I’ll never forget my first haboob. I was playing alone in the shade on my front porch when the blazing, still, summer afternoon suddenly changed. I noticed the difference in air pressure first, but it was strange. The feeling resembled the tingle and gathering tension before a thunderstorm, but the sky was perfectly clear as far as I could see – and on a clear day, I could see for twenty miles north and east from the front porch of my little house in the foothills. Of course, half my view was blocked by the house itself, so I crossed the porch to look west–
Then it hit me. Before I even saw the towering wall of dust rushing toward my home from the valley below, a gust of wind picked me up and threw me almost twenty feet away. I landed flat on my back and just lay there in a breathless daze as the first prickling trails of hot dust swirled over me like the antithesis of snow. Then I rolled over and crawled up the porch steps to my front door because I couldn’t get back on my feet; at the time, I wondered if I would be buried alive.
I watched the rest of the dust storm from my northwest-facing bedroom window, and haboobs have been my favorite type of weather event ever since.
It’s been years since I left the desert, and years longer since I’ve been swept off my feet or stranded in a car on the roadside by a miles-wide swath of sand and topsoil churning across the sky. It’s the sort of event that myths and legends are made of. You can imagine my pleasure at discovering how well-documented the big haboob was in Arizona on July 5th. There was footage from so many different angles that I built a YouTube dust storm playlist so I could enjoy that epic feeling anytime I want.
Nowadays, the internet (among other infrastructure privileges) allows us to enjoy events of mythological proportions from a safe distance, but just a lifetime ago, in the 1930s, a plague of dust storms blew away as much as 75% of the usable topsoil in many areas of the American Great Plains. History calls that period the Dust Bowl, and it made the Great Depression even worse. Bad agricultural practices and bad timing combined to create such potent misfortune that about 2.5 million people abandoned the Great Plains states altogether.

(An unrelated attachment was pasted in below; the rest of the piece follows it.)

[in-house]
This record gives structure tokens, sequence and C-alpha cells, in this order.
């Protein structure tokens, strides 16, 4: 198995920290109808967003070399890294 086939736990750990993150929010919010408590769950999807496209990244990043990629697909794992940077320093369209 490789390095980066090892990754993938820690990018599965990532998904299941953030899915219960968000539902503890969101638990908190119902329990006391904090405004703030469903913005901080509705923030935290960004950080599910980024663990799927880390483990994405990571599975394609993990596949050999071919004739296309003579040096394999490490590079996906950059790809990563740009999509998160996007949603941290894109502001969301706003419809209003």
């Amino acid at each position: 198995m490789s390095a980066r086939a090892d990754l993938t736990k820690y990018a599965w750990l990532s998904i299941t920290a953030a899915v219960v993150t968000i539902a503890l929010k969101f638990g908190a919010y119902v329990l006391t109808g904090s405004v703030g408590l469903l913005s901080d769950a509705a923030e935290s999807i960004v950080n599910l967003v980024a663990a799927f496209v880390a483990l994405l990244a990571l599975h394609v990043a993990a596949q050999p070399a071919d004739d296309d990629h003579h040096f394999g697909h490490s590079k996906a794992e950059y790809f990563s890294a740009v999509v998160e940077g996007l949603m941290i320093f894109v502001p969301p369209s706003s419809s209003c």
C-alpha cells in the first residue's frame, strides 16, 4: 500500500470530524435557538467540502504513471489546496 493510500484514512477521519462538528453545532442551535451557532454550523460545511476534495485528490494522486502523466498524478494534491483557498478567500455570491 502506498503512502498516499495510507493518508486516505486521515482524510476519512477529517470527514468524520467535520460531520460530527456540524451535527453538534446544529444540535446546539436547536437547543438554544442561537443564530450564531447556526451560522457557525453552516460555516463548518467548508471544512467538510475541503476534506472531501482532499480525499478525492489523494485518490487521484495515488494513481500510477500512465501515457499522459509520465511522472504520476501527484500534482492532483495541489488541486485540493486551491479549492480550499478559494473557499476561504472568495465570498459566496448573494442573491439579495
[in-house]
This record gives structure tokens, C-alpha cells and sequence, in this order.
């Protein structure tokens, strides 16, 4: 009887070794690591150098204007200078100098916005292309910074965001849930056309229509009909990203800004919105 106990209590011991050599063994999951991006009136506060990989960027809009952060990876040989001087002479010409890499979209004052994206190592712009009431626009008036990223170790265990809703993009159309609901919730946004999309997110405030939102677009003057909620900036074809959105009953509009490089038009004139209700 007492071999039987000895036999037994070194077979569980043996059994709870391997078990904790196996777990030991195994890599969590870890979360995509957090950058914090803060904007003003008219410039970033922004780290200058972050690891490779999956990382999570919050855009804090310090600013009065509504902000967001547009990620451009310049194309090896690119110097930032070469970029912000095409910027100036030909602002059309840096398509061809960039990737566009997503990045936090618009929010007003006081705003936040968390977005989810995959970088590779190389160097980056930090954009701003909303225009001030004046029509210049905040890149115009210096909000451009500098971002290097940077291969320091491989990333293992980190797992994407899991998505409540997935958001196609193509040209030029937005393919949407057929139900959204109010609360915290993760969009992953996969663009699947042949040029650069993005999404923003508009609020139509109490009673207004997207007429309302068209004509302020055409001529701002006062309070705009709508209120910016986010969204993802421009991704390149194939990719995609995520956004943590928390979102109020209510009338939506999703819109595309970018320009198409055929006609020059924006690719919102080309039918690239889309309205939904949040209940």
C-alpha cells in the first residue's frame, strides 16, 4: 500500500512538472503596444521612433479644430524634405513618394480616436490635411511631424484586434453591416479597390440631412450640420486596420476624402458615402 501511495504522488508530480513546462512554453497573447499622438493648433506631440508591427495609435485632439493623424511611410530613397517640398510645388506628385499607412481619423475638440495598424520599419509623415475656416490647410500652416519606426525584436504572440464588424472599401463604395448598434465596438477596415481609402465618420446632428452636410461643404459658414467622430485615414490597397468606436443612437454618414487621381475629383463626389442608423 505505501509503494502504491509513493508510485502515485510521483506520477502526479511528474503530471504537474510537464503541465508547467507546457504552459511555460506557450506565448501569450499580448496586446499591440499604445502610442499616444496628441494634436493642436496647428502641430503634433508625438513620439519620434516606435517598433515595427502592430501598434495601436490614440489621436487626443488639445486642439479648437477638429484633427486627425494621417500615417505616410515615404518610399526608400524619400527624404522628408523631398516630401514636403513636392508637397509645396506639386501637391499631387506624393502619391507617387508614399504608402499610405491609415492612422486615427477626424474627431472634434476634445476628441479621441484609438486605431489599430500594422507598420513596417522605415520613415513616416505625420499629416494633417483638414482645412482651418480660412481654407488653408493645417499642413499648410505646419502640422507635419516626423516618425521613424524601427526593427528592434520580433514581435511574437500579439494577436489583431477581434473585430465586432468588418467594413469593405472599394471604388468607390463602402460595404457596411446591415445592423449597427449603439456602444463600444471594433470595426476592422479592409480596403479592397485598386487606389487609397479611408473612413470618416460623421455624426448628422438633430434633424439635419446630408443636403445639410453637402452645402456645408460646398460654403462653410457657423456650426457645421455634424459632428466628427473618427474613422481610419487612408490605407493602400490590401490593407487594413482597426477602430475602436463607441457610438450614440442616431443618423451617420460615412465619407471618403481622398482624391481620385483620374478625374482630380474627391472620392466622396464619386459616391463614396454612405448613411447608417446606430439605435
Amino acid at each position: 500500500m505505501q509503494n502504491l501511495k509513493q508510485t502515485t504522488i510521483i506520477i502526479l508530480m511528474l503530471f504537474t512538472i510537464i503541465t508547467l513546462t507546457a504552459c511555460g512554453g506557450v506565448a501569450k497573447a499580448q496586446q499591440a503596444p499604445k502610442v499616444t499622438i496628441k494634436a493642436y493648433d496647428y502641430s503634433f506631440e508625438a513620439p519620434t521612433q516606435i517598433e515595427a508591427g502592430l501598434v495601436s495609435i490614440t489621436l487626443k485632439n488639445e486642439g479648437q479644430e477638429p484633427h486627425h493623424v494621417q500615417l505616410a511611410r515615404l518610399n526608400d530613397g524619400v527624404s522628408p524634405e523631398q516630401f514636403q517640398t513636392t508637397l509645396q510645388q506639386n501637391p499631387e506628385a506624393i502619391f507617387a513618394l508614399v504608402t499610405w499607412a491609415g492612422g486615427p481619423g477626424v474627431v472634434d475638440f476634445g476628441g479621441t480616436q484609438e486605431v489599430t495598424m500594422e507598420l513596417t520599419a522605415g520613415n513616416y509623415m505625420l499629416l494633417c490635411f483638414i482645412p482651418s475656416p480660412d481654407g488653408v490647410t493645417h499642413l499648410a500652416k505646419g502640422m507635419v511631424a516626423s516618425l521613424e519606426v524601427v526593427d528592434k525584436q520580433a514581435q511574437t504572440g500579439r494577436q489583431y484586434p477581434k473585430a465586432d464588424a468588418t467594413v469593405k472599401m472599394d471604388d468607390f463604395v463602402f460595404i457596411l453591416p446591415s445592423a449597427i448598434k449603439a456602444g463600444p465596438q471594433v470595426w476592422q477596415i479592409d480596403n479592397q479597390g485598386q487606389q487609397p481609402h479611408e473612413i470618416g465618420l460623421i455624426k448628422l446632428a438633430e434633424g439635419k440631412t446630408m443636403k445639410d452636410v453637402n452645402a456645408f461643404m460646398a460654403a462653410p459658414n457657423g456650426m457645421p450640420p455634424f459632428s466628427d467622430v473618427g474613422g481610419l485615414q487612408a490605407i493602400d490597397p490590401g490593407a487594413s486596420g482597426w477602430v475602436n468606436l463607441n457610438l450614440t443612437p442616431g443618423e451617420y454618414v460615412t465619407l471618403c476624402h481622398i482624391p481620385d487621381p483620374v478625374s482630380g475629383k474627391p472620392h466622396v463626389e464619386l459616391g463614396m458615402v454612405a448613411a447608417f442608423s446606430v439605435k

And it could happen again. Just as the current economic situation is hauntingly familiar, so do the agricultural practices of the twenty-first century still closely resemble the erosion-enabling farming of the past. Add to those factors the history-repeating drought the southern United States already have their fill of, and we’re going the right way for a perfect haboob. Maybe even another plague of dust storms.
Speaking of plagues, it’s worth noting that these gorgeous, devastating weather events lift a lot more than just grit into the air. The grit is bad enough on its own – it can blind you, and inhaling it can cause Silicosis and even death – but along with the dust, these storms toss all sorts of microbes high into the atmosphere. Given an epic boost like that, even tiny germs can travel the world.
All of which is very interesting, and scary, but doesn’t really explain the storm. For years after my first haboob, I wondered what caused the dust to rise so high and how it stayed aloft so long. To my fascinated mind, the ‘I dunno’ chorus from family and teachers became a vast, weather-less landscape of ennui. I eventually dredged an answer from a dusty tome in some neglected library, but thanks to the internet, you can have it today.
It sounds like a greeting, but the process by which pebbles creep, sand leaps, and ordinary dirt can fly for miles is called saltation. The recipe is simple: Given sudden high wind and loose dry soil, aerodynamics will combine with a little static electricity, and voila! You get saltation. On a large enough scale, simple saltation can turn a clear day pitch black in a matter of minutes, and turn boom towns into ghost towns practically overnight. Is it any wonder the process still sweeps me off my feet?